My favourites were definitely the nursery rhyme parodies. Baa Baa Black Sheep in the style of William Wordsworth and Hickory Dickory Dock in the style of T.S. Eliot. They were clever and funny and perfect. I could happily have a read an entire book of those. (Still craving an E.E. Cummings nursery rhyme, not going to lie.) I also really enjoyed the love poems, ‘From June to December’ and ‘My Lover’. These are the poems i can see myself wanting to go back and re-read.

The rest… the rest i was pretty unimpressed with. None of them were bad, per se; i didn’t dislike any of them. I just didn’t like them, either. I’m sure a factor in this is that i’m not too familiar with the some of the work, writers and themes Cope was toying with. So, while the poems read fine to me, they failed to interest me because i was missing their depth.

I’m unlikely to buy more of Cope’s work, but i will certainly remember and re-read the few poems i genuinely loved.

This knocks two squares off my Bookish Bingo: Author with your first name and author with your initials.

Radiator Days

rdTitle: Radiator Days

Author: Lucy Knisley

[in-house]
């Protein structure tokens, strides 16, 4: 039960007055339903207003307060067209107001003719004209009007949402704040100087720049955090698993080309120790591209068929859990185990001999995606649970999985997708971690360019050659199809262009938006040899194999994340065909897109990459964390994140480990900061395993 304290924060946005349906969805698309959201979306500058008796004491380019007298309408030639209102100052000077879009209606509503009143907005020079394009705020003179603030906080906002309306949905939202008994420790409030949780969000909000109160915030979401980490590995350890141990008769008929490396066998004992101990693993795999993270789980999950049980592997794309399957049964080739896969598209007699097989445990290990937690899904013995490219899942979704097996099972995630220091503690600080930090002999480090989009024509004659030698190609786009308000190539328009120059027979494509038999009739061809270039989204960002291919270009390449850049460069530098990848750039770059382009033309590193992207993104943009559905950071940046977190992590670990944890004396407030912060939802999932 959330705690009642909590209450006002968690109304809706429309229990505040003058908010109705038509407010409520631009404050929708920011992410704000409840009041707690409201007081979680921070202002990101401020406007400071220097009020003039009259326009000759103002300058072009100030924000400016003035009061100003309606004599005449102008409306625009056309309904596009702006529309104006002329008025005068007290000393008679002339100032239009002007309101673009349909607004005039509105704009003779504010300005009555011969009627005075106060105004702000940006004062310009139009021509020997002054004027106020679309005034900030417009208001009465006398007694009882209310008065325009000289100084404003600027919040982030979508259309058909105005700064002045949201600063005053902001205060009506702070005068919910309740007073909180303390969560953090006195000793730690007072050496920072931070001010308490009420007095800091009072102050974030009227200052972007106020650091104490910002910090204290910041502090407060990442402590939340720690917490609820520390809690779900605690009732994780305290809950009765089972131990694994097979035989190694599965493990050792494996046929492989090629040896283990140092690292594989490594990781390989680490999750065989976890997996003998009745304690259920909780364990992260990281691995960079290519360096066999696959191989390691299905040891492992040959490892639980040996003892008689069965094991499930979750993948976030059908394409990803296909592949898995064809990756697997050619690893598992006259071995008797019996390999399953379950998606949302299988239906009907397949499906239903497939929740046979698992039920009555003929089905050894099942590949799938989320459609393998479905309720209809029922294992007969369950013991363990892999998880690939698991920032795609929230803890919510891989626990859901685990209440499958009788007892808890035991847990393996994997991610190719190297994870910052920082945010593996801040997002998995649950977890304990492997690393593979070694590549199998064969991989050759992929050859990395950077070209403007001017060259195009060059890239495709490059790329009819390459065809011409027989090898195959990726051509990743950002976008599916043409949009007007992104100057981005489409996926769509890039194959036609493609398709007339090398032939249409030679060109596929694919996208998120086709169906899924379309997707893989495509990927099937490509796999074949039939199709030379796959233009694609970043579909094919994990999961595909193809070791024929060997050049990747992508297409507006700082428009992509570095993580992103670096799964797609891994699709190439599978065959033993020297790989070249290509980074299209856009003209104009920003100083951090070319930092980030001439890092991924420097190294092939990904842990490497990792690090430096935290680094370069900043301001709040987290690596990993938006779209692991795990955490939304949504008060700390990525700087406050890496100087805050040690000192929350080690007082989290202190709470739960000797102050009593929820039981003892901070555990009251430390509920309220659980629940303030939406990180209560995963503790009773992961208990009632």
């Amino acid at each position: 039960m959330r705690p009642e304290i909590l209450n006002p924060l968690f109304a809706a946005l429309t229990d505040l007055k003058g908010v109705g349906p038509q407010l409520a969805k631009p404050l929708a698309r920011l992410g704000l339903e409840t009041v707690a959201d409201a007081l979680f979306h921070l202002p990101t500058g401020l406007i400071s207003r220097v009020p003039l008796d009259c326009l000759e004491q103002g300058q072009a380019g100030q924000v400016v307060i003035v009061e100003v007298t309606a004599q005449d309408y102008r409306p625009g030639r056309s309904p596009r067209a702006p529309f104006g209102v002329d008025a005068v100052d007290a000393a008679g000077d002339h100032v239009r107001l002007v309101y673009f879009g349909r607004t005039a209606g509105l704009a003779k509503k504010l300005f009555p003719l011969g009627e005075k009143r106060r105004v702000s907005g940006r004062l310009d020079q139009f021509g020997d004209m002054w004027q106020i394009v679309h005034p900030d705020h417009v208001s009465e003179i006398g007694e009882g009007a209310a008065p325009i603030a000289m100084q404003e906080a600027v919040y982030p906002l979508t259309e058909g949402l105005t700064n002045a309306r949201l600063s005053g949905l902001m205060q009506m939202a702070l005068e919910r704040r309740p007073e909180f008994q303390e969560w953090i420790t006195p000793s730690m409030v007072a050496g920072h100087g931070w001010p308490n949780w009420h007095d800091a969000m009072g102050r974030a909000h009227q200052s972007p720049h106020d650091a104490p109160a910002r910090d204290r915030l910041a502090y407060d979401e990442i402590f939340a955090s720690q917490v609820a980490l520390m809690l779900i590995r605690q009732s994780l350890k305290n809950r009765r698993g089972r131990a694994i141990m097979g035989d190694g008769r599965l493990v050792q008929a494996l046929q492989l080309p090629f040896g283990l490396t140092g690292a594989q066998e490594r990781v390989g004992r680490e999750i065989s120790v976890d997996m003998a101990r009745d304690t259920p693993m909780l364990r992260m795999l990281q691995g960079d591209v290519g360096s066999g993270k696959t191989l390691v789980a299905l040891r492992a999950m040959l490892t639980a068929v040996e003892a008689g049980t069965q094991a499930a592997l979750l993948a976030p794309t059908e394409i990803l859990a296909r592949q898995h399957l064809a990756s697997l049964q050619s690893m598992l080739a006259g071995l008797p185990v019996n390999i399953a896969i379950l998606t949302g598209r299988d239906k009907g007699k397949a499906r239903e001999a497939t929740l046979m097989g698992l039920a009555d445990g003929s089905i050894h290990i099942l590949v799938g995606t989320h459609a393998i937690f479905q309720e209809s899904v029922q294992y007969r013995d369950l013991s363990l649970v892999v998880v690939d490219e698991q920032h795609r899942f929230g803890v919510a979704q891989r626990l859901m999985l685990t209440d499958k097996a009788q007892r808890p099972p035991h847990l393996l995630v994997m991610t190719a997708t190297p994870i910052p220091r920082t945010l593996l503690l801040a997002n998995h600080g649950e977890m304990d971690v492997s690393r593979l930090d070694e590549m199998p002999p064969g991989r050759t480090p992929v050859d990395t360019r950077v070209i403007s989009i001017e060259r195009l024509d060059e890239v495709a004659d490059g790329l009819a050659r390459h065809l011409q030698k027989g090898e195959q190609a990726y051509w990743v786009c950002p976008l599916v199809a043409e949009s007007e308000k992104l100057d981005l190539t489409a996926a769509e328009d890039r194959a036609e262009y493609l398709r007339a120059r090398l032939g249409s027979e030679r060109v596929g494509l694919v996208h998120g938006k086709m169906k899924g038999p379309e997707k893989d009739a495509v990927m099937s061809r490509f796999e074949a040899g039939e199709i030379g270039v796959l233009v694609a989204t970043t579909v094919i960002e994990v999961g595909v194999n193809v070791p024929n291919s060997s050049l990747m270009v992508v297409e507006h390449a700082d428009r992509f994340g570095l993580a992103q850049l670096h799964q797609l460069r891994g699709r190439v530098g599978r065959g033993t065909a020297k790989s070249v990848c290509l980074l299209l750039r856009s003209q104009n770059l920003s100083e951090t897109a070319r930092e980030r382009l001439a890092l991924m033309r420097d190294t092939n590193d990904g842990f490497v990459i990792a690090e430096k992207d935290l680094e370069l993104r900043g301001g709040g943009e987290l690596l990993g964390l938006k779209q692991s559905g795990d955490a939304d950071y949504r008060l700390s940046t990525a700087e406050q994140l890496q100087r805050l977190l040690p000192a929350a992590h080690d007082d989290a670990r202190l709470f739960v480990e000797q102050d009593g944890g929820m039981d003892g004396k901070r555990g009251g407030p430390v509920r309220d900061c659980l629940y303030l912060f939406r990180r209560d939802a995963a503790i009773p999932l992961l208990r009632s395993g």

Summary: I used to live in a small apartment in Chicago, where the radiator hummed noisily while I drew comics. The comics in this book were made over a two-year period that seems to consist of constant winter. They were drawn to the tune of the radiator’s hum.

Rating: ★★★★☆ 4/5

Review: I enjoy comics and i enjoy short stories. This book is a collection of short story comics, so going in there was a high chance of me loving it. This was a random purchase from my local comic book shop, and it did not disappoint. It’s a fun lighthearted read, with a decent splattering of meaningful honesty and thoughtfulness.

Part journal, part fiction the stories have a nice mix. On the whole i think i preferred the journal-type comics, because they gave me more of a sense of the author, why she drew these comics and what she herself was getting out of it. I particularly liked the comics covering one day, with two panels per hour, as well as the ‘Summer Journals’ which covered a couple of months, a one-page comic a day. The fictitious comics ranged from sweet and serious to bizarre and funny. The ones that stick with me being the tomboy bridesmaid stuck in a lift and the skeleton/bear fight.

Knisley’s drawing style is simple, but never lacking. On the whole she uses plain line drawings, but manages to put a lot of life into them. It’s accessible; it seems to invite the reader into the story, to be a part of it and share in its delights, rather than solely to be admired. It’s the kind of art that inspires me because it’s wonderful, but also looks like something even i could manage if i practised enough.

comic01

I have another Knisley book, bought on the same day as this random purchase, and i’m very much looking forward to reading it. Knisley draws smart, funny and perceptive comics, but also random, poignant and relateable stories. Plus, the references to Jeffrey Lewis make me happy.

This knocks three squares off my Bookish Bingo: Self-published, based on true stories and written by someone under 30.